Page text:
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3. How: Digi-street pilots (Herbarium Sheets) 33k Specimens per day, 3 shifts (6am-10pm), Netherlands collection complete in 1.5 years €1.29 Euros per specimen image (if outsourced), transcription at similar cost Video of Herbarium Sheet Digitisation (Not available on SlideShare Version of this presentation)

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3. How: Digi-street pilots (Drawer scanning & segmentation) SatScan whole drawer scanning 30 Million specimens, 130k drawers Fast, high res. multi-specimen drawer images (5 mins. each) No specimen handling Limited drawer / unit tray metadata, plus identifiers Specimen segmentation problem Digital and physical collection gets out of sync Need to automate specimen segmentation

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3. How: Digi-street pilots (Drawer scanning & segmentation) Starting image

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3. How: Digi-street pilots (Slide scanning) 1. Slides cleaned & barcoded 2. Loaded into hopper (50-100) 3. High resolution scan 4. Images stored & databased

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3. How: Crowdsourcing pilot 1 user with 32,629 transcriptions! 92 users with 100+ transcriptions 363 users with 1 transcription Ranked users Log no. of records transcribed NHM Bird registers No advertising Hard to transcribe Challenging starting project

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3. How: Crowdsourcing options Zooniverse Projects Smithsonian Digital Volunteers Wikisource transcription (WiR) Herbarium@Home Next steps: Survey and review of natural history transcription projects cf. paying transcribers

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4. Where: NHM Data Portal A focus for deposition and discovery of NHM research & collections data Stable, citable identifiers on datasets & specimen / lot records Transparent data quality (un-reviewed, reviewed, reviewed & updated) Download (DwCA), web-services & Linked Open Data Build using CKAN, with enhanced mapping functionality Search Datasets matching criteria Individual dataset Results Browse & search criteria Mapping, table & statistical views

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4. Where: External Portals Flickr GBIF Europeana e.g. NHM Coleoptera NHM almost getting data to GBIF! Submitting to Europeana portal (via Open-Up) Niche collections on Flickr Robust API services Gateway to image analysis projects (e.g. species recognition & trait extraction tools)

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5. Links Crowdfunding Personalizes donation Scales well Requires lots of data Most crowdsourcing platforms unsuitable Potential for a data visualization to support our needs H2020 Projects EU Research & Innovation funding Programme €80 Billion from 2014-2020 Strong record (EDIT, ViBRANT, SYNTHESYS1/2/3) 5 proposals in development for 2014/15 Better alignment with Digital Collections Programme Partners Major museums & herbaria (Kew, Smithsonian, & Euro.6) Umbrella organisations & projects (GBIF, CETAF, iDigBio) Universities (e.g. on Image analysis) Data publishers (engagement on data & systems)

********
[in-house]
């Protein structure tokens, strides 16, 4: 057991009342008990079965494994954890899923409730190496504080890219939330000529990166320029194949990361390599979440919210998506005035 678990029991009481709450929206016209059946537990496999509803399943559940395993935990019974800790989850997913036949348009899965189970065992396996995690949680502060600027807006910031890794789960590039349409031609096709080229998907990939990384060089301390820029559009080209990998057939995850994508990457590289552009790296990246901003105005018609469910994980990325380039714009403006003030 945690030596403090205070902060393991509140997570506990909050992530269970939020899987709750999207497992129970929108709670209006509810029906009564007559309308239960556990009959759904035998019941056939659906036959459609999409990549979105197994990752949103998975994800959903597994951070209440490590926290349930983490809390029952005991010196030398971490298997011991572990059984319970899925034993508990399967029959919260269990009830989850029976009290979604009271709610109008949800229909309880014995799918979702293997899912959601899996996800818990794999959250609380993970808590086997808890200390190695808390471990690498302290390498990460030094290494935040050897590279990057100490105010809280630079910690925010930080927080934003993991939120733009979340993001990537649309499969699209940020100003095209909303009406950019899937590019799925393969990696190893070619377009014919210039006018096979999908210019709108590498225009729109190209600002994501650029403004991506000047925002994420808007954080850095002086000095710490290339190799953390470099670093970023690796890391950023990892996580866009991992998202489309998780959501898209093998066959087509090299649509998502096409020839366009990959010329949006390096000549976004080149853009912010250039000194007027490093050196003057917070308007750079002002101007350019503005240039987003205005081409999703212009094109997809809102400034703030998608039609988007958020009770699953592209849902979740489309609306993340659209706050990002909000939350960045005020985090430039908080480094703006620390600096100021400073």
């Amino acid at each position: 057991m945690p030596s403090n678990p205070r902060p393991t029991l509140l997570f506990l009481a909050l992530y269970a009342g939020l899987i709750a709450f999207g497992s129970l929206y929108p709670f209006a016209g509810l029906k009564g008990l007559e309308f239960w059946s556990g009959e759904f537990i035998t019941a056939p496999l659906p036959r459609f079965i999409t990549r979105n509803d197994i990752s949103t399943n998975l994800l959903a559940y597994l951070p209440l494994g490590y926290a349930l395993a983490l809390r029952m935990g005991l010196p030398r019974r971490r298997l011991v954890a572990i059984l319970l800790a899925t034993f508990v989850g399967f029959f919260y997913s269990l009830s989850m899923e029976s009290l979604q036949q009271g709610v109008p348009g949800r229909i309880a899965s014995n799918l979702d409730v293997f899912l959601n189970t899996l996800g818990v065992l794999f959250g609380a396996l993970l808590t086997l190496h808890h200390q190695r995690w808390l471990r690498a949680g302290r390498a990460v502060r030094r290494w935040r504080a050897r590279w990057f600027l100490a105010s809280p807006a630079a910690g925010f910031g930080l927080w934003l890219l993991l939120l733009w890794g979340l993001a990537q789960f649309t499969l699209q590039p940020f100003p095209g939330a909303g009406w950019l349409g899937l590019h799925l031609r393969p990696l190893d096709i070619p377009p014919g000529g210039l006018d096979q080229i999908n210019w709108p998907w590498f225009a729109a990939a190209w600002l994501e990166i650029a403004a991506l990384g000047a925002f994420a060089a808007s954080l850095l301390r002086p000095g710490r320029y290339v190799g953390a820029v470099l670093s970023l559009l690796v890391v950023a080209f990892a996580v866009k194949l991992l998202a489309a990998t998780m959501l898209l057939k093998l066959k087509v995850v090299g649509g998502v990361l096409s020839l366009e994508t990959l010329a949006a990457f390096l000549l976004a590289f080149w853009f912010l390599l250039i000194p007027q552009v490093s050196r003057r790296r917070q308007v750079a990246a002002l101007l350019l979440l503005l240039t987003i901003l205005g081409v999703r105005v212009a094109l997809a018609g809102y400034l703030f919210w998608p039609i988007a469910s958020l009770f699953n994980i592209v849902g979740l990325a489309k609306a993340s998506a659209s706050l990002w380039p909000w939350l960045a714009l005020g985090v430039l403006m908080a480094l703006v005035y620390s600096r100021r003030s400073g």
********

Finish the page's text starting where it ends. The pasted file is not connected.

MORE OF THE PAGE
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6. When Herbarium scanning Pilot – TBC (starting late-2014) Drawer scanning Segmentation Software (Aug. 2014) Pilots (Ongoing) Slide scanner Testing 6 systems (Complete) Procurement / purchase (July 2014) Pilot projects & system integration (From Sept. 2014) Crowdsourcing pilots Draft review paper (Aug. 2014) Additional Notes from Nature Project (early 2015) NHM Data Portal Internal release (June 2014) Public release (Jan. 2015 Funding H2020 projects (submitted, Sept. 14 & Jan. 15) Key dates over next 2 years

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Acknowledgements Digital Collections Programme Planning: Ian Owens, Ben Atkinson, Dave Thomas, Andy Purvis, Emilie Smith & Vince Smith. iCollections Project team: Gordon Paterson, Geoff Martin, Martin Honey, Blanca Huertas, Darrell Siebert, Vladimir Blagoderov , Steve Cafferty, Adrian Hine, Chris Sleep, Mike Sadka, Elisa Cane, Lyndsey Douglas, Joanna Durant, Gerardo Mazzetta, Flavia Toloni, Peter Wing, Malcolm Penn & Liz Duffle. Research: Steve Brooks, Angela Self, Flavia Toloni & Tim Sparks. Drawer scanning NHM Satscan development: Vladimir Blagoderov, Laurence Livermore & Vince Smith. Software: Pieter Holtzhausen & Stefan van der Walt (Stellenbosch University). Slide scanner Testing: Vladimir Blagoderov & Alex Ball. Crowdsourcing Pilots (NHM Team): Tim Conyers, Lawrence Brooks & Adrian Hine. Review paper: Laurence Livermore & Vince Smith. NHM Data Portal Project team: Vince Smith, Darrell Siebert, Dave Thomas & Adrian Hine. Development: Ben Scott & Alice Heaton. Apologies to anyone I have missed!